Owen - BX9315 O81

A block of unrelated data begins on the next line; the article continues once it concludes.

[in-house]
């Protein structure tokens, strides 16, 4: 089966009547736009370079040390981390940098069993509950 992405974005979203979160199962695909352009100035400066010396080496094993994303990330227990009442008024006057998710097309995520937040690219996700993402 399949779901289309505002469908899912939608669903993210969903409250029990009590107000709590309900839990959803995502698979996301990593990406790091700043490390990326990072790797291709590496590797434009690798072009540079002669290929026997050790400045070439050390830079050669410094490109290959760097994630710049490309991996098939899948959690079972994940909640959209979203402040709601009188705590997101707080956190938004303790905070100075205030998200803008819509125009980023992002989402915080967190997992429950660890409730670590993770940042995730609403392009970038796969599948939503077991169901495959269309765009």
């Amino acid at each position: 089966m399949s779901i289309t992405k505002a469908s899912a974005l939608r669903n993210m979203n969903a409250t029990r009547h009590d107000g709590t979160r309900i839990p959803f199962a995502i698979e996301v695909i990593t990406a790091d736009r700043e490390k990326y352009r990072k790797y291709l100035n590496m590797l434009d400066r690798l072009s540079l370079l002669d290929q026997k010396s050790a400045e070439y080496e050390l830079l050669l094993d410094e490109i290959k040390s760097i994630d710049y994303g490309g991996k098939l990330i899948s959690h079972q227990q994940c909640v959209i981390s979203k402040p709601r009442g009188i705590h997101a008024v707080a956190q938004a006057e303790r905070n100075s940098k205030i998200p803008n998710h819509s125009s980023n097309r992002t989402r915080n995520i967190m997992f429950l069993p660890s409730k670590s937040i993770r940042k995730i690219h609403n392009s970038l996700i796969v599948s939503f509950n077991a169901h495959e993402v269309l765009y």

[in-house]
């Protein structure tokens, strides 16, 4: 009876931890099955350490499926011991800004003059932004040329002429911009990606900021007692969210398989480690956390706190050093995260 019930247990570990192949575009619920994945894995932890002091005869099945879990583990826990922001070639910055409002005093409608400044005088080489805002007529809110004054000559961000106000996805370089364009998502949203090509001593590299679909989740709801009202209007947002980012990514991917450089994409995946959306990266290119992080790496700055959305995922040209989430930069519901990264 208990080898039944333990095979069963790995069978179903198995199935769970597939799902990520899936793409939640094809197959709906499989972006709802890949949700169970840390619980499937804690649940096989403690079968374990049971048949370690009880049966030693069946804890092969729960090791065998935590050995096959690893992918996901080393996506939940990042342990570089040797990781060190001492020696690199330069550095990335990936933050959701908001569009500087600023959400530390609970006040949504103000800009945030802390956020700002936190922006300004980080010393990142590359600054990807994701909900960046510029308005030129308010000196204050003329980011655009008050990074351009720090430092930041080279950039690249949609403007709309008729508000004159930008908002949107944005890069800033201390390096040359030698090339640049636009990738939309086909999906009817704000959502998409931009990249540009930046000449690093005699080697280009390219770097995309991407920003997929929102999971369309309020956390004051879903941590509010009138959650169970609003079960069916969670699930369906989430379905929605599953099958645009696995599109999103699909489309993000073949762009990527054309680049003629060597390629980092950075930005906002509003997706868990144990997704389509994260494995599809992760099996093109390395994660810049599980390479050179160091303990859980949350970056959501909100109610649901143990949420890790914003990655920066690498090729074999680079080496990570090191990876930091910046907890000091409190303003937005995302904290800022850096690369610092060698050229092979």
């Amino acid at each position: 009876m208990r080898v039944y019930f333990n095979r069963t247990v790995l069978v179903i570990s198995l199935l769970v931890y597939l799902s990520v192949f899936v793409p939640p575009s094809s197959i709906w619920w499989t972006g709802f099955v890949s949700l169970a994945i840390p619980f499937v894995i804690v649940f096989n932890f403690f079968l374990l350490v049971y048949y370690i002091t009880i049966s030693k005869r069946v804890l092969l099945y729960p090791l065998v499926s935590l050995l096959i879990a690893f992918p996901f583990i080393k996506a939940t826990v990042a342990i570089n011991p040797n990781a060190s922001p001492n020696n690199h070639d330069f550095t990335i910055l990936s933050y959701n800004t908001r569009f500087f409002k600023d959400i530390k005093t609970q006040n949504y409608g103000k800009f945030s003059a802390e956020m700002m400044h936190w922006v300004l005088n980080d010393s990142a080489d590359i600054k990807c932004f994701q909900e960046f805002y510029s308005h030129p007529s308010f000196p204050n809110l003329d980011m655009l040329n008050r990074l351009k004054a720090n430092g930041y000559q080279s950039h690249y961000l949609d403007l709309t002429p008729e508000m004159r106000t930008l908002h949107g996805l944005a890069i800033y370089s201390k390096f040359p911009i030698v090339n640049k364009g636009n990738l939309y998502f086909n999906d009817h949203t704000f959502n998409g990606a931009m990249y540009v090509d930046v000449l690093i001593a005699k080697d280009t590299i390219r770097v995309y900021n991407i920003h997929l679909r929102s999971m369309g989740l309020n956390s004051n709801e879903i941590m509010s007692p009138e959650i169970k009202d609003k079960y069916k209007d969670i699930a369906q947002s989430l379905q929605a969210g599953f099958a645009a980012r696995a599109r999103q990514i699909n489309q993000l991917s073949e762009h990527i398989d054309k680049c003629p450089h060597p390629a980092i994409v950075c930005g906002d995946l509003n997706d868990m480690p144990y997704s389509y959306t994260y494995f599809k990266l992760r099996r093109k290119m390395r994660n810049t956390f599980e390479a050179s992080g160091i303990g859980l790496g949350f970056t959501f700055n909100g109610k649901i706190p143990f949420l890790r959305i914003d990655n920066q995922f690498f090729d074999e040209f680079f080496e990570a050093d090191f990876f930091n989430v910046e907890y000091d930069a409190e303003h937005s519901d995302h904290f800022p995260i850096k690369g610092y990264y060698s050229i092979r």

ON THE GLO lously, daily con,teníplate on the wisdom, love, grace, goodness, holiness, and righteousness of God, as re- vealing and manifesting themselves in him? Dowe suf- ficiently consider, that the immediate vision of this glo- ry in heaven will be our everlasting blessedness? Doth the IMPERFECT VIEWwhich we have of it here increase our desires after the PERFECT SIGHT of it above? With respect unto these inquiries, I shall briefly speak unto sundry sorts of men. Some will say they understand not these things, nor any concernment oftheir own in them. If they are true, yet are they notions which they may safely be without the knowledge of; for so far as they can discern, they have no influence on Christian practice, or duties of morality.. And the preaching of them doth but take off the minds of men front more necessary duties. But if the gospel be hid, it is hidunto them that perish. And unto the objection I say, 1. Nothing is snore fully and clearly revealed in the gospel, than that unto us Jesus Christ is the image of the invisible God, that he is the character of theperson ofide Father, no as that in seeing him, we see the Fa- ther also; that we have the light ofthe knowledgeof the glovy of. God in his face alone, as hath been proved. This is the principal fundamental mystery and truth of the gospel; and which, if it be not .received, believed, owned, all other truths are useless unto our souls. To refer ell the testimonies that are given hereunto, to the doctrine which he taught, in contra-distinction unto his person as acting in the discharge of his office, is anti- evangelical, anti-christian,- turning the whole gospel in- to a fable. 2. It is so, that the light of faith is given .unto us principally to enable us to behold the glory. of God in Christ; to contemplate on it, as unto all the ends of his manifestation. So it is expressly affirmed, 2 Cor. iv. G, If we have not this light, as it is .communicated by the power of God unto them.that do believe, Eph. i. 17,- tS, 19.; we must be strangers unto the whole mystery ofthe gospel. 2 Cor. iv. 3, t. 3. That in thebeholding ofthe glory of God in Christ, we behold his glory also. For herein is he infinitely glorious above the whole creation, in that in and by him alone the glory of the invisible God is represented unto us. Herein do our souls live. This is that whereby D RV OF. CIIRIST. I3 the image of God is renewed in us, and we are made like unto the first-born. 4. This is so far from being unnecessary unto chris- tian practice, and the sanctified duties of morality, that he knows not Christ, he knowsnot the gospel, he knows not the faith of the catholic church, who imagines that they can be performed acceptably without it. Yea, this is the root whence all other christian duties do spring and whereon they grow, whereby they are distinguished from the works of heathens. He is no christian who believes not that faith in the person of Christ is the spring of all evangelical obedience; or who knows not that this faith respects the revelation of theglory of God in him. If these things are so, as they are the most important truths of the gospel, and whose denial overthrows the foundation of faith, and is ruinous to christian religion; certainly it is our duty to live in the constant exercise of faith with respect unto this glory of Christ. And we have sufficient experience of what kind of morality the ignorance of it bath produced. Others there are who may be some way strangers but are no ways enemies unto this mystery, and to the prac- tical exercise of faith therein: unto such I shall tender the ensuing directions. I. Reckon in your minds, that thie beholding of the glory of Christ, by beholding the glory of God, and all his holy properties in him, is the greatest PRIVILEGE whereof in this life we can he made partakers. The dawning of heaven is in it, and the is first fruits of glo- ry; for this is life eternal to know the Father, and is Jesus Christ whom he bath sent.'' Johnxvii. 3. Un- less you value it, unless you esteem it as such a privi- lege, you will,not enjoy it; and that which is not valued according unto its worth, is despised. It is not enough to think it a privilege, an advantage; but it is to be val- ued above other things according to its greatness and excellency. Destruction and death say, eve haveheard i/aefame ofit with our ears. Job xxviii. 22. And if we do no more, we shall die strangers unto it. We are to -cry after this knowledge, and lift 'up our voice for this understanding, if we design to attain it. 2. As it is -a great privilege which requires a due val- uation, so it is a -great MYSTERY, which requires mach spiritual wisdotn to the aright understanding of it, and to ,direct in its practice. I Cor. ii. 4, 3.. Fleshand blood